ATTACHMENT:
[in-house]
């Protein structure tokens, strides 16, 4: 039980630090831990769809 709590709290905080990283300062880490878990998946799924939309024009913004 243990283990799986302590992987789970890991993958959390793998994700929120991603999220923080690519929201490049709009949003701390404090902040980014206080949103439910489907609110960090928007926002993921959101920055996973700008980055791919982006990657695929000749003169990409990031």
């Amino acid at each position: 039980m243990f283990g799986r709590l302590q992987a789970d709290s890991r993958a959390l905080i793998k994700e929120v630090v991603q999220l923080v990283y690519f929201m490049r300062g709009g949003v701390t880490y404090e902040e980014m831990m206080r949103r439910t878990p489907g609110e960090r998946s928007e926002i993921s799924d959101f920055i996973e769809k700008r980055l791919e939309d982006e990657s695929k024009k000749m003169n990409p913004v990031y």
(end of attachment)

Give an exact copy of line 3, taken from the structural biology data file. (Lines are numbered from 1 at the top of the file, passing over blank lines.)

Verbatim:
């Amino acid at each position: 039980m243990f283990g799986r709590l302590q992987a789970d709290s890991r993958a959390l905080i793998k994700e929120v630090v991603q999220l923080v990283y690519f929201m490049r300062g709009g949003v701390t880490y404090e902040e980014m831990m206080r949103r439910t878990p489907g609110e960090r998946s928007e926002i993921s799924d959101f920055i996973e769809k700008r980055l791919e939309d982006e990657s695929k024009k000749m003169n990409p913004v990031y």